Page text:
Navigating Christmas After Loss

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The holiday season can be especially hard for grieving families. Here are a few suggestions for helping families include and honor their baby or babies in this season. PLIDA reposted the below article, Navigating Christmas After Pregnancy, Baby and Infant Loss, from Vicki Culling Associates. 
This resource was originally created for Sands Taranaki

When a baby dies, whether during pregnancy, around birth, as an infant or toddler, we mourn both their absence and the absence of future possibilities, opportunities and promises. And if there’s one time of the year that our precious baby’s (or babies’) absence is amplified – it’s at Christmas.

The foundations of Christmas celebrations may be the birth of Jesus, but it is marketed in the 21st century as a time for families to come together and share the day. And herein lies the reasons why Christmas can be so challenging and even painful for so many bereaved parents. There is always someone missing – always.

It’s common that when we first suspect we’re pregnant or discover a baby is due, we immediately project ourselves into the future – he’ll be six weeks at Christmas, we’ll have a three-month-old when we fly up north, she’ll be the first girl on our side of the family – and we start to imagine how life will be with our baby in our family and in our lives. Our brains are wired that way, as are our hearts. We start to know this little life, both physically and narratively, we start to plan for their presence in our lives, they are included in our individual story, in our story as a couple and in our family story, from the very beginning.

Christmas, then, can present us with encounters that can be painful and challenging. The absence of our baby can feel so much more pronounced when all the family is together, because for us, it’s not all the family. And in the busyness and joy of presents, celebration and connection, it can feel as though our absent and much-loved baby has been left out, forgotten or, worse still, ignored.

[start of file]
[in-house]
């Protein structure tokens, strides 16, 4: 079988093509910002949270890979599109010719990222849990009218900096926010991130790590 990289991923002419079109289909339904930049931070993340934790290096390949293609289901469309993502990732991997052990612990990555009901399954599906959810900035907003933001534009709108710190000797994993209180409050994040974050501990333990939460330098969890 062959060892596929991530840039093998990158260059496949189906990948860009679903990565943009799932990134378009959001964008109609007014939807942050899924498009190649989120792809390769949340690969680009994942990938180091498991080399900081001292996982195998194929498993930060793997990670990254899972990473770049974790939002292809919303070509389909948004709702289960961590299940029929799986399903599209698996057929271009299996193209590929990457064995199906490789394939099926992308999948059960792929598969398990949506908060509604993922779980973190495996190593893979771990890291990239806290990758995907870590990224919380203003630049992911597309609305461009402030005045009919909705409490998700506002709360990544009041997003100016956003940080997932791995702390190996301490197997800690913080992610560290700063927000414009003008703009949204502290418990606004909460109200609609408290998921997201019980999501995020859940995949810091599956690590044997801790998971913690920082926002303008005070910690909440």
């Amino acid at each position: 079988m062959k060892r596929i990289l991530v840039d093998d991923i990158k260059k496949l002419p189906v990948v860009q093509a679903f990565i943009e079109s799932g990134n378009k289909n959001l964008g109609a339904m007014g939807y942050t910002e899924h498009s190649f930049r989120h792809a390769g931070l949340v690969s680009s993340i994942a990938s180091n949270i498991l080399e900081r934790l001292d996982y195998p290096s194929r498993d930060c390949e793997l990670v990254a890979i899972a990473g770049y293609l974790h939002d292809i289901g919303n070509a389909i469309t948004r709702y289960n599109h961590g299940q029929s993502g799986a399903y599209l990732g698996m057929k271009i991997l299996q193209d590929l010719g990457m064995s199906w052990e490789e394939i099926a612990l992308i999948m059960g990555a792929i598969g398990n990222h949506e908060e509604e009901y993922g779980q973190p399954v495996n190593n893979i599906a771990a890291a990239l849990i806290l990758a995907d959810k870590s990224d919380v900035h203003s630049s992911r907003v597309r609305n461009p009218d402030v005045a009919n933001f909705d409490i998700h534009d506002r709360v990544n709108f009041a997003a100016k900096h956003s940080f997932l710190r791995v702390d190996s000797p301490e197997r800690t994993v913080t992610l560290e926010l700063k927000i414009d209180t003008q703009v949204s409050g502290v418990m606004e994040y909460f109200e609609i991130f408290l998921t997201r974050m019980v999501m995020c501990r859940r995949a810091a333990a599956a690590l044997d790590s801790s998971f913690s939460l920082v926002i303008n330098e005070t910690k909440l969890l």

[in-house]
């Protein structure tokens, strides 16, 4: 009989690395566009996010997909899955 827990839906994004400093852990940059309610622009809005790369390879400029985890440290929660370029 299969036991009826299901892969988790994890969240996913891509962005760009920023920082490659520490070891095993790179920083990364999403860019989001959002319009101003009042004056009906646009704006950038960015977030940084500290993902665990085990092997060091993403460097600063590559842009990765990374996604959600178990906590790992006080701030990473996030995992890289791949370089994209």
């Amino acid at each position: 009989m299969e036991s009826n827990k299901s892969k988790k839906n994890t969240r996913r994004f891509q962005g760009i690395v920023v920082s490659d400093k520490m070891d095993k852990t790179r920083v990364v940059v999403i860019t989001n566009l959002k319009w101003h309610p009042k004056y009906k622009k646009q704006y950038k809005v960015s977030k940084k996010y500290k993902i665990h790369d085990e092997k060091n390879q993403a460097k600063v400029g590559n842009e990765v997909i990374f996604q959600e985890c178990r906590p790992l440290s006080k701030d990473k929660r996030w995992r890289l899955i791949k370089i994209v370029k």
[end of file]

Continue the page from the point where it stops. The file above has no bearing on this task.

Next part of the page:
So, what can we do to include our baby or babies in our Christmas gatherings and celebrations? Here are a few suggestions you might like to consider…

  • Light a candle – mention to your family (and/or those who are receptive to talking about your baby) that you are lighting a candle to burn throughout your time with the family to acknowledge your baby. This can be a subtle way of including your baby in the day or you can say it loud and proud and perhaps have a candle for each family member who has died, and you want to remember. You can make the candle more representative of your baby with a photo, a toy or the letter of their name beside the candle, so it feels as though it really is representing him/her/them.
  • Make or buy a special ornament for your baby – take it with you if you are spending time with others and put it on the tree where you’ll be on Christmas Day. Put an ornament on your local Sands Christmas Tree or on a Christmas Remembrance Tree in your community, in honour or your baby/babies.
  • Buy a present for a baby or child at the equivalent age your baby would be and donate it to a charity that provides for kids in need – this can be a very emotional but positive act of kindness that includes your baby and acknowledges him/her/them. You can include others in your immediate family in choosing your present or even ask your extended family if they’d like to contribute a gift in your baby’s name. Donating a bunch of toys for a child who is your baby’s age could become a family tradition as well. 
  • If possible, let others know what you can or cannot do this Christmas. Perhaps there’s a family tradition that you had imagined doing with your baby or child, and this year it just feels too hard. Let your family know that you just can’t do it this year and ask for their understanding and grace. 

Finally, be kind to yourself this Christmas. Grief isn’t a scheduled experience that arises when we ask it to, or sits low on our radar when we’d prefer it to. No, grief can ambush us when we least expect it and fill up our hearts when we think we’re going to be just fine. So, take things slowly and gently if you need to. 

And know there’s a community of bereaved parents throughout New Zealand navigating their own Christmas Day, who are missing and loving their babies, and perhaps make contact with them through Sands or another support organisation. Sometimes just knowing we’re not alone can make all the difference.

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